Flora's Reviews > Les Liaisons Dangereuses

Les Liaisons Dangereuses by Pierre-Ambroise Choderlos d...
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's review
Jul 14, 2011

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I am always drawn to epistolary novels, but conveying a story at the distance of characters reporting on scenes and events can easily take the edge off of the action, making the story dull. Perhaps because the action is so titillating, Les Liaisons Dangereuses is far more successful than most epistolary novels at preventing that. The distance seems necessary to keep the focus on the characters and not just what they do in the bedroom.

Tragedy is a tricky animal. One can reach the end of the story and wonder at the pointlessness of it, and that was the response of some of novel's contemporary reviewers. But there is a greatness in these characters that makes watching their fall worthwhile.

The Marquise de Merteuil and the Vicomte de Valmont (isn't the alliteration beautiful?) have love (and, therefore, redemption) within their grasp. Both taste it. Both are tempted by it. And both fail to embrace it because of fear and pride.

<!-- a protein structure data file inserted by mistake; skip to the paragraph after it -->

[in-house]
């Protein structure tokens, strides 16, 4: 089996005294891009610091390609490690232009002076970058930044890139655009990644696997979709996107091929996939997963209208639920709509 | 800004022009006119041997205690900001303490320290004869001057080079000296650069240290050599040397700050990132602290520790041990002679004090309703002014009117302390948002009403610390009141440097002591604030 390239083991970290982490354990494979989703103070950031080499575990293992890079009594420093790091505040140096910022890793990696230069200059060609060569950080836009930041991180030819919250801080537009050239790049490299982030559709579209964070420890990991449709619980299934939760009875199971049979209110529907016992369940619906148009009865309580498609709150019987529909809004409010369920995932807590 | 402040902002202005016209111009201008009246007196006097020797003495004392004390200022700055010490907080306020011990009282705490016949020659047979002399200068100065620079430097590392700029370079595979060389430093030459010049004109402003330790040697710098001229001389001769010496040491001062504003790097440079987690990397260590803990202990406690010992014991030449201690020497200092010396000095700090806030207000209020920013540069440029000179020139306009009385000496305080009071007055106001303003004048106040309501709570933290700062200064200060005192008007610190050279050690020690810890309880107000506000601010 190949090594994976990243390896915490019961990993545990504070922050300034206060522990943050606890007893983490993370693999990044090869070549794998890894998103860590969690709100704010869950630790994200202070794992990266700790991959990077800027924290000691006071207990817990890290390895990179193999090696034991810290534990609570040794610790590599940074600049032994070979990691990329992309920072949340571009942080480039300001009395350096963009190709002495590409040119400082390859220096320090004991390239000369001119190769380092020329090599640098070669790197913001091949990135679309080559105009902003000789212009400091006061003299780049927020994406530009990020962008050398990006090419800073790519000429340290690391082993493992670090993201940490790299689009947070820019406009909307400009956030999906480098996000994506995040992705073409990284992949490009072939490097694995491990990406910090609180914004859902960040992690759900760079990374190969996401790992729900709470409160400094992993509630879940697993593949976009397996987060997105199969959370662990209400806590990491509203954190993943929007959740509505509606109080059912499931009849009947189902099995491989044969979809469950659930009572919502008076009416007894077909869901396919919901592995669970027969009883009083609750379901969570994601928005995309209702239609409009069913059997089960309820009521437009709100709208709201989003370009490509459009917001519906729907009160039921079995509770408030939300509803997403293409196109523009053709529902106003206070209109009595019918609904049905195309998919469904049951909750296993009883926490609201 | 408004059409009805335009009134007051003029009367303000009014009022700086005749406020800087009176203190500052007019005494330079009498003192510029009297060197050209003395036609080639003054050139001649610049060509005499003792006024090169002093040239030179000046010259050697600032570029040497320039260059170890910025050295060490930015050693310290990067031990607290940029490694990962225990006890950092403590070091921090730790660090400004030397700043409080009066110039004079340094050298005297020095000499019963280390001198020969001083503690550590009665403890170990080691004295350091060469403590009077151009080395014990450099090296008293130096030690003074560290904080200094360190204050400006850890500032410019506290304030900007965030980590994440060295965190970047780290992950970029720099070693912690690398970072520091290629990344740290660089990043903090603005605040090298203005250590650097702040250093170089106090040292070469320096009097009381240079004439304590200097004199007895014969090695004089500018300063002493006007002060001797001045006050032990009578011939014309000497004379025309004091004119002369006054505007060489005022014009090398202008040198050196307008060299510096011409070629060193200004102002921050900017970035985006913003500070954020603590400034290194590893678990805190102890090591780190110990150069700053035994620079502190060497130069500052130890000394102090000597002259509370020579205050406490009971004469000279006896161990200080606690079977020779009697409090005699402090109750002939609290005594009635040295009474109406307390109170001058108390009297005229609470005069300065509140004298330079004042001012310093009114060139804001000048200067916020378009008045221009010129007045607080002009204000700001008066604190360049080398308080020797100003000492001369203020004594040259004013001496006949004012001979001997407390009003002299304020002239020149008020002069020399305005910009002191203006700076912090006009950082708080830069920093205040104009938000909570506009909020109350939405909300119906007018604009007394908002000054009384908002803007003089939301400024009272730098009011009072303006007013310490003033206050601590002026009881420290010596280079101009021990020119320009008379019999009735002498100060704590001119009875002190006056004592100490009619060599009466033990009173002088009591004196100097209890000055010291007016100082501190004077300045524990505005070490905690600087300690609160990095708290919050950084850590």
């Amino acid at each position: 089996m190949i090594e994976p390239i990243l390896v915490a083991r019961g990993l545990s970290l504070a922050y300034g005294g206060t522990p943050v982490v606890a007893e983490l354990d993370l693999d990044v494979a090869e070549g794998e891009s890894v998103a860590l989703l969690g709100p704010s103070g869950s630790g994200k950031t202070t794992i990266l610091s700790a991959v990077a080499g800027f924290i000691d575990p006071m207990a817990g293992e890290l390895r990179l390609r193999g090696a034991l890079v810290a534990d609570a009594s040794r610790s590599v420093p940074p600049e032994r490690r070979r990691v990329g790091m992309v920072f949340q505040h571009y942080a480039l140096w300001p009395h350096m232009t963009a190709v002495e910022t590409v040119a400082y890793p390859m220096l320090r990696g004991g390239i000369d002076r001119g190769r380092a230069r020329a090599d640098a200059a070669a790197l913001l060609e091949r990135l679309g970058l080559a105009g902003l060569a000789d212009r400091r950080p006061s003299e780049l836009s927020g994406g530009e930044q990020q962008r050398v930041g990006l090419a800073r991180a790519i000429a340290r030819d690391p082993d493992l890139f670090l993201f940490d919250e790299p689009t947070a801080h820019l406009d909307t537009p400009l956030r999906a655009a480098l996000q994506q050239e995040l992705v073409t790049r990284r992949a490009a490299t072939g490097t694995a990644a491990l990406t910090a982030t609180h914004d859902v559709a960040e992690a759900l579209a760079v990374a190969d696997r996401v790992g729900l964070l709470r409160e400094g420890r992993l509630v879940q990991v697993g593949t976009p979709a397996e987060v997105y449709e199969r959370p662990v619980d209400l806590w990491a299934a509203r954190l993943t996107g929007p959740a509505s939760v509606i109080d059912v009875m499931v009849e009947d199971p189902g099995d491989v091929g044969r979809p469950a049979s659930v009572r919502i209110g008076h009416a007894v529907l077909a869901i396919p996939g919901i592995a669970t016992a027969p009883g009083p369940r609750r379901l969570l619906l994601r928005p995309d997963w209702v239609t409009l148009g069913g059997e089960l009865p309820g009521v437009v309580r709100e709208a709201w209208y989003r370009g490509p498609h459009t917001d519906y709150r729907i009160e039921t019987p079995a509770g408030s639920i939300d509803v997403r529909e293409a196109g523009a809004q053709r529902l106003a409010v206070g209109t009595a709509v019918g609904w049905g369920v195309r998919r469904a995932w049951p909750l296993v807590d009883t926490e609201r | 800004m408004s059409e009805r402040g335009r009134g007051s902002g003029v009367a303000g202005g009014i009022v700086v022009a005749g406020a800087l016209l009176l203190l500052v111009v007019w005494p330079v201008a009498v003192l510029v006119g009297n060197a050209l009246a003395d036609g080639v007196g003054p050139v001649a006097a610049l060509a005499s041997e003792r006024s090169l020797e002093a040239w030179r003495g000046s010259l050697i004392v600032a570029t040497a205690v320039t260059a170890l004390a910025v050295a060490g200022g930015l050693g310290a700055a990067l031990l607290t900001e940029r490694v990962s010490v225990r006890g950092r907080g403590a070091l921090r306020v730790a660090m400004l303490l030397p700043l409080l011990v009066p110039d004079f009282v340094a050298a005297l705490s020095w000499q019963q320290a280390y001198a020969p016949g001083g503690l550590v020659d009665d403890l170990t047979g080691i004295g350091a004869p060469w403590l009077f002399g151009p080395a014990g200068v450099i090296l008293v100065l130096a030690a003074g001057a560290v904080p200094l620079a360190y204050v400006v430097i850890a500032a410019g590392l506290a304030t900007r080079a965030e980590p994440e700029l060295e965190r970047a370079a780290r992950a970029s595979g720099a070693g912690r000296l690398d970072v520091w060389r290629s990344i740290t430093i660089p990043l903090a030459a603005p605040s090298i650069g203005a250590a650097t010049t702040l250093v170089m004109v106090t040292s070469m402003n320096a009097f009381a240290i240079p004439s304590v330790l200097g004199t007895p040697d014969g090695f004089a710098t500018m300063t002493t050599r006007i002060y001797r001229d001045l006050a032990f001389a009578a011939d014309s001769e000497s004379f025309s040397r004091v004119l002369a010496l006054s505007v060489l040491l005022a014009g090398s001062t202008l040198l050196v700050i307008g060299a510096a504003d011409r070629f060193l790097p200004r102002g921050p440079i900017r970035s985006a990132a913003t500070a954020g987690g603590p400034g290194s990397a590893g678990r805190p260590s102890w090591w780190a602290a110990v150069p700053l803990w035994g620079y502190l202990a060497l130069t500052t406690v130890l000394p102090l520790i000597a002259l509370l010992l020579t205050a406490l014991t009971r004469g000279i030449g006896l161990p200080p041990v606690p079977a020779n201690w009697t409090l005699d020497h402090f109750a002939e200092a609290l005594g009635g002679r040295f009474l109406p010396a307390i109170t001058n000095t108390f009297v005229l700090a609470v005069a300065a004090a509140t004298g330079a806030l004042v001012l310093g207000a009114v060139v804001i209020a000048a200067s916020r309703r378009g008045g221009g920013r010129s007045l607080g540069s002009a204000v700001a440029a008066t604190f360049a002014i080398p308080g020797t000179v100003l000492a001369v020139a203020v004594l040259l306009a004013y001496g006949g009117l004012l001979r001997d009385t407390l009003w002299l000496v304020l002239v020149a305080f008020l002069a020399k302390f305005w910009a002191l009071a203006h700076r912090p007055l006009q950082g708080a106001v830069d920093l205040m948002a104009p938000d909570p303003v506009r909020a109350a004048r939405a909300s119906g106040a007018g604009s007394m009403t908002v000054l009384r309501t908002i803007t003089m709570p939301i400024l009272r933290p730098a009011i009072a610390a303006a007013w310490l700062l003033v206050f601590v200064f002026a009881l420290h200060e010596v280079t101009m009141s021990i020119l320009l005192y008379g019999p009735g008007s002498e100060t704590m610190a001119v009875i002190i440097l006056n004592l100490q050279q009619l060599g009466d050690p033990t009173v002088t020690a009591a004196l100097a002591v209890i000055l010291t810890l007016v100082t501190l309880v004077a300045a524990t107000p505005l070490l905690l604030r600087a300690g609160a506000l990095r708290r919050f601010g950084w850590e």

With the exception of the Presidente, whose piety is clear (if tiresome), I would argue that the Marquise and Vicomte are the most moral characters in the novel. Theirs is a corrupt moral code, but they are actually true to it, unlike the many aristocrats who surround them.

Laclos' unreliable and strangely post-modern narrator is a fascinating character unto himself. His moralizing preface and "editor's notes" provide a foil of hypocrisy that highlights the Marquise and Vicomte's surreal honesty with each other, and deceptive honesty toward their victims. (Think of they way Valmont admits to writing a letter on the back of the woman in his bed while couching this fact in terms that ensure the letter's recipient won't dream that he's given the literal truth.)

While the narrator is busy passing judgment, these two tell the truth but tell it slant.

M and V could be great, especially together. They're both high ranking, both available; their match would be socially acceptable. United, nothing could stop them. But but neither is willing to be first to set down their pride and risk true connection. Fear makes them defensive, unwilling to admit love. It drives them to their destruction.

I'll endure tragedy when it reveals lost greatness, and Les Liaisons Dangereuses does that. Merteuil and Valmont each have the makings of greatness, and fight (albeit for selfish reasons) against real and destructive hypocrisy. None of their victims are wholly innocent; each is implicated to a greater or lesser extent. Each wants to have their cake and eat it too. That's not to excuse M and V. Their victims *are* victims, and the Marquise and Vicomte are perpetrators who pay dearly for their crimes.

Still, I would rather sit beside either of them at dinner than the small-minded and morally correct Madame de Volanges anytime.

(I have yet to figure out how to make diacritical marks here; please forgive the mangled French.)

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